Experimental botnet reveals long sought answers

Is there a better way of analyzing the ins and outs of a botnet than making one yourself? The answer to that question was negative for ESET’s researcher Pierre-Marc Bureau and the rest of a team at Ecole Polytechnique de Montreal.

Aided by colleagues from Nancy University in France and Carlton University in Canada, they used a cluster of 98 servers, installed some 3,000 copies of Windows XP on as many virtual systems, linked them among themselves and infected them with the well-known Waledac worm.

They also simulated the control structure of a Waledac botnet – a C&C server that controls a small number of bots, which in turn send orders to the rest.

A botnet such as this allowed the researchers to use some techniques that they would be loath to use on a live botnet because of questionable legality and ethical issues tied to the controlling of other people’s machines without their knowledge.

They were also able to perform multiple and different attacks against it – a move that wouldn’t be kindly met by the owners of a live one and might provoke them into wreaking havoc on the zombie machines.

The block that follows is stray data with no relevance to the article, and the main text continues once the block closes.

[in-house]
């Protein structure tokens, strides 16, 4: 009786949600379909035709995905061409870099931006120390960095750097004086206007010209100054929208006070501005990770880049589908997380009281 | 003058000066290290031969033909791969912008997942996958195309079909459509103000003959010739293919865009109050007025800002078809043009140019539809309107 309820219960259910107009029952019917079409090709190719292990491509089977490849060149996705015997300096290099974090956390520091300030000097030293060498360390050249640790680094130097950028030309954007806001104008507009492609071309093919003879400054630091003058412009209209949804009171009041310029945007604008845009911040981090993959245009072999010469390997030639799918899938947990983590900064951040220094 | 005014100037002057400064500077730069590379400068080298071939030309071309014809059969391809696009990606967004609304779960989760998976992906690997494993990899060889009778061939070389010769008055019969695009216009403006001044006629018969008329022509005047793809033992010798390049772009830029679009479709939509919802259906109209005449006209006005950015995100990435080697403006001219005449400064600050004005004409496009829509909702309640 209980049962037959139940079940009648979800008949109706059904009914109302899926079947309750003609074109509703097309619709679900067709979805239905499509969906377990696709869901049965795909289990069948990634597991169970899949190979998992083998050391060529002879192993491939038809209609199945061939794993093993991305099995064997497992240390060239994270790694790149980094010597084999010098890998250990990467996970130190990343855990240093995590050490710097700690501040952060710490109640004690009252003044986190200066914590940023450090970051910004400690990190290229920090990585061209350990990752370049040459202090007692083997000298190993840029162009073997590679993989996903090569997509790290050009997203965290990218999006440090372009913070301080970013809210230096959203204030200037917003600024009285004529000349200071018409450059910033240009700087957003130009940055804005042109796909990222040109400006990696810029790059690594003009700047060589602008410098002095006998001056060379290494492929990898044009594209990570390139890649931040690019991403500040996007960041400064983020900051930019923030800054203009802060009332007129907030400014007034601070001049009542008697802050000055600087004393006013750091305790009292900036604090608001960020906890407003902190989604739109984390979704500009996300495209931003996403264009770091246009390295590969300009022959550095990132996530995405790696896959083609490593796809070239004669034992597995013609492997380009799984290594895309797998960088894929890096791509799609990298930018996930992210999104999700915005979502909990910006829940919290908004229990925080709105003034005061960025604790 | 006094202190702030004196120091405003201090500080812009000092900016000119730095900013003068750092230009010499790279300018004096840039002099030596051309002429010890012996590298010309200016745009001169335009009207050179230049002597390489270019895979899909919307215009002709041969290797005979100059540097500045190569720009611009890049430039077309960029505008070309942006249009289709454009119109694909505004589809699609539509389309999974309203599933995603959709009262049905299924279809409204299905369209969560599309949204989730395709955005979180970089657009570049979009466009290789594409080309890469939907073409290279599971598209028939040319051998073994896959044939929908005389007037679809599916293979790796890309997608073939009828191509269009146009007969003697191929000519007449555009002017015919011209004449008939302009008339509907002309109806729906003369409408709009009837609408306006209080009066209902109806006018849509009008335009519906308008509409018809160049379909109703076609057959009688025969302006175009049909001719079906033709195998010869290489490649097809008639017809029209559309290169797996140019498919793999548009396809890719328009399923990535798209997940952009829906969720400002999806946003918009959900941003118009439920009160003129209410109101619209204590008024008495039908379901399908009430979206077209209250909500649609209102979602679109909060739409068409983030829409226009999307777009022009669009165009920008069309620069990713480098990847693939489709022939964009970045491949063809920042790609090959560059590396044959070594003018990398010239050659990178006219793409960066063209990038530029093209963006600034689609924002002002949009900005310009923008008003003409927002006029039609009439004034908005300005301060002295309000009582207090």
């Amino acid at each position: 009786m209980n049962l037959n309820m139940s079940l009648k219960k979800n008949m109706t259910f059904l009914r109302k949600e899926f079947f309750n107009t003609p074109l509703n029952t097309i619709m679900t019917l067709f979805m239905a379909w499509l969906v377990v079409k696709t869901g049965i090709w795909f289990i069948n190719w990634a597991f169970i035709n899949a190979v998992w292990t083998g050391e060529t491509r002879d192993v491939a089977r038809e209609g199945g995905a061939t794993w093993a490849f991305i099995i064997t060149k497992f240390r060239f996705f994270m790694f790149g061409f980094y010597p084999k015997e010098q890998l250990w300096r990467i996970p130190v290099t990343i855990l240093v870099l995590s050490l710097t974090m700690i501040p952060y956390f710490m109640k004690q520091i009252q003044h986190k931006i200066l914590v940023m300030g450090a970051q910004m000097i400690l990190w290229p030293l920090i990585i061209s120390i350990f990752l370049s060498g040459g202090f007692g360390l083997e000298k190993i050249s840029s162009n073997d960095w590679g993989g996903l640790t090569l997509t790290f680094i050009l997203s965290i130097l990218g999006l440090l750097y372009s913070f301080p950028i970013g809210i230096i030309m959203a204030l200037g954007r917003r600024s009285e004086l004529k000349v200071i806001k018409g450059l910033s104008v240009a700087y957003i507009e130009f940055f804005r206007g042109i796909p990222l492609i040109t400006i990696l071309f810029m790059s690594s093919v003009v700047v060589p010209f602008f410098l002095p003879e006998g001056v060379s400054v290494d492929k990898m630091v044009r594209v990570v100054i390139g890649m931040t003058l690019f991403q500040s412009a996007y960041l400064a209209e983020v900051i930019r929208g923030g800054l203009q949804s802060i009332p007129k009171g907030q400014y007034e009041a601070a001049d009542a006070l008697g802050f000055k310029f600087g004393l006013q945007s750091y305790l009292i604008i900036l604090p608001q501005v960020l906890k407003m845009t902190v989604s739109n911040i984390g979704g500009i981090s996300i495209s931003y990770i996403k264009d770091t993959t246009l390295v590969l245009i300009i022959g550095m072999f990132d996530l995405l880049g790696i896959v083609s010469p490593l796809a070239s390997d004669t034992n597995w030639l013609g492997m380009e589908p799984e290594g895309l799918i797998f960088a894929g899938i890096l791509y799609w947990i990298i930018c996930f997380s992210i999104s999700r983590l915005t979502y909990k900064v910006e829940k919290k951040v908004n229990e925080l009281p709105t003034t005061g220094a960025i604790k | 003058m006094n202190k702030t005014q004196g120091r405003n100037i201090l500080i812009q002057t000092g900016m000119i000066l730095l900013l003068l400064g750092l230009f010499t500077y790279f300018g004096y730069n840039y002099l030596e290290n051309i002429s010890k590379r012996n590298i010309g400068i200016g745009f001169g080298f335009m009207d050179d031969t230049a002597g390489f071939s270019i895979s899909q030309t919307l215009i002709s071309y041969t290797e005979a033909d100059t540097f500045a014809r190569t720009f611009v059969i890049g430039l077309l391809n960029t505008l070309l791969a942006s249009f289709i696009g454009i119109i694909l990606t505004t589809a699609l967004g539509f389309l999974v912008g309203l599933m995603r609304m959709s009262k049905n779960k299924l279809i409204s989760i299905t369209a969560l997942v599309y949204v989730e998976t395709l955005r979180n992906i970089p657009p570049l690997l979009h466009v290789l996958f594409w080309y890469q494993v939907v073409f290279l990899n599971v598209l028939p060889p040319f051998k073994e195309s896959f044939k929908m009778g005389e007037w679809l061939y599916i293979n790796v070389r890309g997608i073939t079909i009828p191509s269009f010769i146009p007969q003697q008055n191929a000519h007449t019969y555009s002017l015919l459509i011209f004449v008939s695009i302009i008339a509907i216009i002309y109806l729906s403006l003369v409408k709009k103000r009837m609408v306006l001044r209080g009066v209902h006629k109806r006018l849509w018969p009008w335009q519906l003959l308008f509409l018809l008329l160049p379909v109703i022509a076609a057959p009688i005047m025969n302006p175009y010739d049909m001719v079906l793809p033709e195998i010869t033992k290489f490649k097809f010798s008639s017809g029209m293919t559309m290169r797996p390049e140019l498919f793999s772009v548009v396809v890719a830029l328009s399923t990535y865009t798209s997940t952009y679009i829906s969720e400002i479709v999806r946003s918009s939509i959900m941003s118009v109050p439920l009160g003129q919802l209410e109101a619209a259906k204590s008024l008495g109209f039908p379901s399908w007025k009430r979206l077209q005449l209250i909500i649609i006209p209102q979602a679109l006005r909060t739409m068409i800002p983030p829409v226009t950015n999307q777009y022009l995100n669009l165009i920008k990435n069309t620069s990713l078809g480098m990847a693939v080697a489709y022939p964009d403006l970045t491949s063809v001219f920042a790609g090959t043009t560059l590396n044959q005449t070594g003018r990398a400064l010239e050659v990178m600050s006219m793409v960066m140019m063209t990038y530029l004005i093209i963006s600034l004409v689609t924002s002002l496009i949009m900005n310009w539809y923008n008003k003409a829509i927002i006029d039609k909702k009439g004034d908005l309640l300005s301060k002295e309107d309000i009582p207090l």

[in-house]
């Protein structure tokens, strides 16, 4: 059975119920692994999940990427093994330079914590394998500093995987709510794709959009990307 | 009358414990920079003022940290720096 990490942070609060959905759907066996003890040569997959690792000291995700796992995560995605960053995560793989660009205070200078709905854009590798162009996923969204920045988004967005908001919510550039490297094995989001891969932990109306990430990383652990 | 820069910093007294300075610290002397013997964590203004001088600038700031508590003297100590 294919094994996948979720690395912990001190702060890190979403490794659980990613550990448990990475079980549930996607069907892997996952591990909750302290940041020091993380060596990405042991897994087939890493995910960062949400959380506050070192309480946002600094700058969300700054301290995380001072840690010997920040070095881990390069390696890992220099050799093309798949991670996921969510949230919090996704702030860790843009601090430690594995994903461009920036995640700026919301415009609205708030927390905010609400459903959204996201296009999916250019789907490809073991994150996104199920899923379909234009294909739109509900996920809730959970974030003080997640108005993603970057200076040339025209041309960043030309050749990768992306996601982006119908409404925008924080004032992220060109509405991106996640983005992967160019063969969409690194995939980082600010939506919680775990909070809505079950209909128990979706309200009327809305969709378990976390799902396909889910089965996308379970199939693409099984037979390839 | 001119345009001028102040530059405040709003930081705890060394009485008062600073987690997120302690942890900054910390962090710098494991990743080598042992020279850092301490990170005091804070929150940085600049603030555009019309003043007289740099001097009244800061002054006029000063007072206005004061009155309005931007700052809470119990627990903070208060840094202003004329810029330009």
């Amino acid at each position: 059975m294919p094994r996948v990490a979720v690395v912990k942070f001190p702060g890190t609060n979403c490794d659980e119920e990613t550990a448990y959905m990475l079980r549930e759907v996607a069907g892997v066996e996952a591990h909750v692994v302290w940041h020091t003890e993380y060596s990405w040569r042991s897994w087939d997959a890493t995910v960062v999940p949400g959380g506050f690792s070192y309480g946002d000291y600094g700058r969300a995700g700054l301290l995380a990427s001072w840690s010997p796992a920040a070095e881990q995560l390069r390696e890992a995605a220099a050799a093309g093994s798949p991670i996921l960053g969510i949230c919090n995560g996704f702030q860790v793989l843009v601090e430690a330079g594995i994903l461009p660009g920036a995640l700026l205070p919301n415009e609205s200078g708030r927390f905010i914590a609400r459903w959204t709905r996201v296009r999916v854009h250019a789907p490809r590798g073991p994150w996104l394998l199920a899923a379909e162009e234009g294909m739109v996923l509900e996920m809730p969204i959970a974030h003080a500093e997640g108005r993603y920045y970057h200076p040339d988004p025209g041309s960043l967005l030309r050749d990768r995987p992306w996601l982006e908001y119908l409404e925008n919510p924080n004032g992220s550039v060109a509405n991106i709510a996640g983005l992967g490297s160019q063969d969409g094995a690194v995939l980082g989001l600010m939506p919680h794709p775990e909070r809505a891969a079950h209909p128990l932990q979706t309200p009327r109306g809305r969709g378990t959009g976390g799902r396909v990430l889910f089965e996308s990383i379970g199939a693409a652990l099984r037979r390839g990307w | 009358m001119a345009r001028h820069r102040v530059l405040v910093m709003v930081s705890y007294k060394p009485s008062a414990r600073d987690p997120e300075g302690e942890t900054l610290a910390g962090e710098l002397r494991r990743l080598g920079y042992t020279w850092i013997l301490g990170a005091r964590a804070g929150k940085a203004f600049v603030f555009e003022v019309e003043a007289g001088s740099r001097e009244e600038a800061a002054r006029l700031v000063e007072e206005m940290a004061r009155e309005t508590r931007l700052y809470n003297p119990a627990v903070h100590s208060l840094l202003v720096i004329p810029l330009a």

One of the attacks used that has shown very positive results was a “Sybil attack” – an attack that consists of inserting fake bots into the botnet in order to effect changes in its behavior, and which resulted in the botnet stopping sending out spam.

Technology Review reports that they also managed to get the answers to some questions that have been bugging them for a while. For example: Why do botnet masters use weak encryption for the communication between bots and the C&C center?

Testing the used of stronger encryption resulted in the C&C server being overwhelmed with the complexity of the demand – and this was a botnet of only 3,000 machines. Very large botnets have to use WEAK encryption for the C&C server to be able to handle the requests.

Of course, since this botnet wasn’t connected to any other network or the Internet, the researchers couldn’t really see how it would be influenced by patterns of traffic coming from it, so answers pertaining to that will have to wait to be answered another time. But even though limited by a number of things, this experiment has proven to be most successful, and Bureau thinks it would be ideal setting for studying the workings of other, less understood malware.




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